Robinhood Markets Inc. is under investigation by the United States’ (SEC) over its dealings with high-frequency trading firms (HFTs), according to The Wall Street Journal.
According to people familiar with the matter, the SEC’s investigation into is at an advanced stage and focuses on the fintech’s failure to completely disclose its practice of selling client orders to HFTs.
Robinhood could be looking at paying a fine upwards of $10 million if it settles with the US regulator, one of the sources told the news outlet. However, a deal isn’t likely to be reached this month as a proposed fine hasn’t been formally negotiated, the source said.
So far, Robinhood has declined to respond to media requests for comment, but a spokeswoman did tell The Wall Street Journal: “We strive to maintain constructive relationships with our regulators and to cooperate fully with them.” The SEC has also rejected media requests for comment.
The hits keep coming for Robinhood
The supposed investigation from the SEC comes as the commission-free trading app has suffered a number of blows in recent months. Namely, the fintech’s platform has struggled to keep up with demand, and as such, has experienced system-wide outages on numerous occasions – amid peak COVID-19 volatility, and one .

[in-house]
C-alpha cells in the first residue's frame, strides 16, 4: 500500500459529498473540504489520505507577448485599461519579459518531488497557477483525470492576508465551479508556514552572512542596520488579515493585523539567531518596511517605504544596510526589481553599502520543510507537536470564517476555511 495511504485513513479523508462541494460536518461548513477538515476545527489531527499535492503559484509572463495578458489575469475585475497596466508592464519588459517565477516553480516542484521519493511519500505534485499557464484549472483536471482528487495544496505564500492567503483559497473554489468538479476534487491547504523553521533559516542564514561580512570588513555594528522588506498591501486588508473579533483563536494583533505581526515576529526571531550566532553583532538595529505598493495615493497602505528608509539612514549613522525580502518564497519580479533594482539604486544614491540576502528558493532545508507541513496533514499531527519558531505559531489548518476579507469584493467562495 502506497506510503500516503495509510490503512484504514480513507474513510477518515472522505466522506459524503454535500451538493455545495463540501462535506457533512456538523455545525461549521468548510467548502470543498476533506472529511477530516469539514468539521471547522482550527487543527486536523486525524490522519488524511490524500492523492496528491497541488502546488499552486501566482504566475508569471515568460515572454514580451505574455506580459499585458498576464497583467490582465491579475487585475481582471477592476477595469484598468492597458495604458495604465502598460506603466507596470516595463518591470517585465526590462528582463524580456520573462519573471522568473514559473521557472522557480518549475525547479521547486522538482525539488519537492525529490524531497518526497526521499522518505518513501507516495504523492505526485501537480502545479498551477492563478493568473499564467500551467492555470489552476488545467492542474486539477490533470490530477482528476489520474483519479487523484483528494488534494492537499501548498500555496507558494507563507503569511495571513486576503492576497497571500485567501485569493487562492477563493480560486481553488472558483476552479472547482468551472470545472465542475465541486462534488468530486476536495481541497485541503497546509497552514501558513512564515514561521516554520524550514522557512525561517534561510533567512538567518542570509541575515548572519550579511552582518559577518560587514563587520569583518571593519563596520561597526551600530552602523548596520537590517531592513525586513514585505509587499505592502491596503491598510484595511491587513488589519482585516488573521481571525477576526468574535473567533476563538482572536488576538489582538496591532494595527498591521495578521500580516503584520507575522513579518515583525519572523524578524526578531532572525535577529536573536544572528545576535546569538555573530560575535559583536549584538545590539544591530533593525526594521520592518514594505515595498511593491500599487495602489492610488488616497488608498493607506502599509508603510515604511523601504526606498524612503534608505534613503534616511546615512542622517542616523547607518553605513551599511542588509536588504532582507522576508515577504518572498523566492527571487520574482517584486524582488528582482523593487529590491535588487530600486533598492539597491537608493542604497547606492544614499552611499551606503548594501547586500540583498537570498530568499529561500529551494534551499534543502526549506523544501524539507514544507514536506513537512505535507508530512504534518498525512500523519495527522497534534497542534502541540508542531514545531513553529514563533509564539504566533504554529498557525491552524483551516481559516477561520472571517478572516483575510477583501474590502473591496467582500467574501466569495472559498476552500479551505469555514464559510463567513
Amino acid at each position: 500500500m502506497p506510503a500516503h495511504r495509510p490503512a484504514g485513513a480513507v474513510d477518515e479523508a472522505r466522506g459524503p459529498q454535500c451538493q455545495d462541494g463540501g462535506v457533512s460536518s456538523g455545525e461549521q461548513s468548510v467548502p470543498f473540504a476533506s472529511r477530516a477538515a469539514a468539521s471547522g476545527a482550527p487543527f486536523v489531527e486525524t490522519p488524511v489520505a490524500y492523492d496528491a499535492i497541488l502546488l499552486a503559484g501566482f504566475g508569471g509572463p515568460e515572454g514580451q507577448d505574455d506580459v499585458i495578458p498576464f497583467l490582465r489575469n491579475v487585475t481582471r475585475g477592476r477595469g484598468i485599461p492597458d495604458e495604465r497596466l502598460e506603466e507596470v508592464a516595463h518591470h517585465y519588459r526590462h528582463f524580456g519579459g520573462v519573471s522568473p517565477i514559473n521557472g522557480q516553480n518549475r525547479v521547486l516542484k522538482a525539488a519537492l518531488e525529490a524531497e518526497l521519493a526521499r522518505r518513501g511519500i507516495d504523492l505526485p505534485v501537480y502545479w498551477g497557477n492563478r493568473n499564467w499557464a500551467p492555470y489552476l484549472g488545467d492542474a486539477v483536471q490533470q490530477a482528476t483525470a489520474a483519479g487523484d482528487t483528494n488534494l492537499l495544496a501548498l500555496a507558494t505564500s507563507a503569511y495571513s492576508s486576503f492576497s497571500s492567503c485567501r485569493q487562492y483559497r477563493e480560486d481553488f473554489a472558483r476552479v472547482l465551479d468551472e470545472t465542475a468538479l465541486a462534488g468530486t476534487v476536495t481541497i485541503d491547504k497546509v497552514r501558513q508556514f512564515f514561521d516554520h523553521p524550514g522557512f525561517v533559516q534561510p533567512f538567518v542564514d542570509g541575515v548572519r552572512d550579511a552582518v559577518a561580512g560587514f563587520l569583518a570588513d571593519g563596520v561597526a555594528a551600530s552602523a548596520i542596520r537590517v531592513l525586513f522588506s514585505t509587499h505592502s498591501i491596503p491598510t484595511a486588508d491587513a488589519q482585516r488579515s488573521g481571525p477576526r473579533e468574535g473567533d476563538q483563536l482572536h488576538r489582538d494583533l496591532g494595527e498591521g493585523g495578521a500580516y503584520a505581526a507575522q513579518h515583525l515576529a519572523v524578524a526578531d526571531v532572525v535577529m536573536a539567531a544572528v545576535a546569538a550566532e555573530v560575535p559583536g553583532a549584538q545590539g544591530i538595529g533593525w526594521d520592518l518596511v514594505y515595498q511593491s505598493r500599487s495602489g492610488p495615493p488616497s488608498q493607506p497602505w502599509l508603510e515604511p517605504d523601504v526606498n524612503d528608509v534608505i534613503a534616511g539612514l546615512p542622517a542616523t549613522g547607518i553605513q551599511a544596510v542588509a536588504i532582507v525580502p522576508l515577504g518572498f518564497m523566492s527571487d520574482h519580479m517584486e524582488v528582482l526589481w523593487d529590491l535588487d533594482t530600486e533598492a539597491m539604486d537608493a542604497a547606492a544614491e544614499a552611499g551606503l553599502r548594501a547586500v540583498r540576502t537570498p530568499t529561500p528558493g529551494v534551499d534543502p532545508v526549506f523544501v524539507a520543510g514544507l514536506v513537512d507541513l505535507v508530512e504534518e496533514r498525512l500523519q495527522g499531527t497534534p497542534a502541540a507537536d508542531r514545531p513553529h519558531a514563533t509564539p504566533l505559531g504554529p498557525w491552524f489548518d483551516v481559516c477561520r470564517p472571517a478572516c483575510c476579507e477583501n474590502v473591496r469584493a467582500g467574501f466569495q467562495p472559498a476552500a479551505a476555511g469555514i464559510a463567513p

Following on from this, Robinhood decided to . As , the company decided to do so in order to focus on strengthening its infrastructure and looking to bond with clients after recent outages. Now, the launch is likely to happen at the end of this year.
However, it definitely hasn’t been all doom and gloom for the company. In August, the fintech led by D1 Capital Partners, putting its valuation at $11.2 billion.
, Robinhood beat its rivals by recording 4.3 million daily average revenue trades (DARTs) for the month, the strongest value compared to its competitors. This was the first time the company has shared its monthly totals.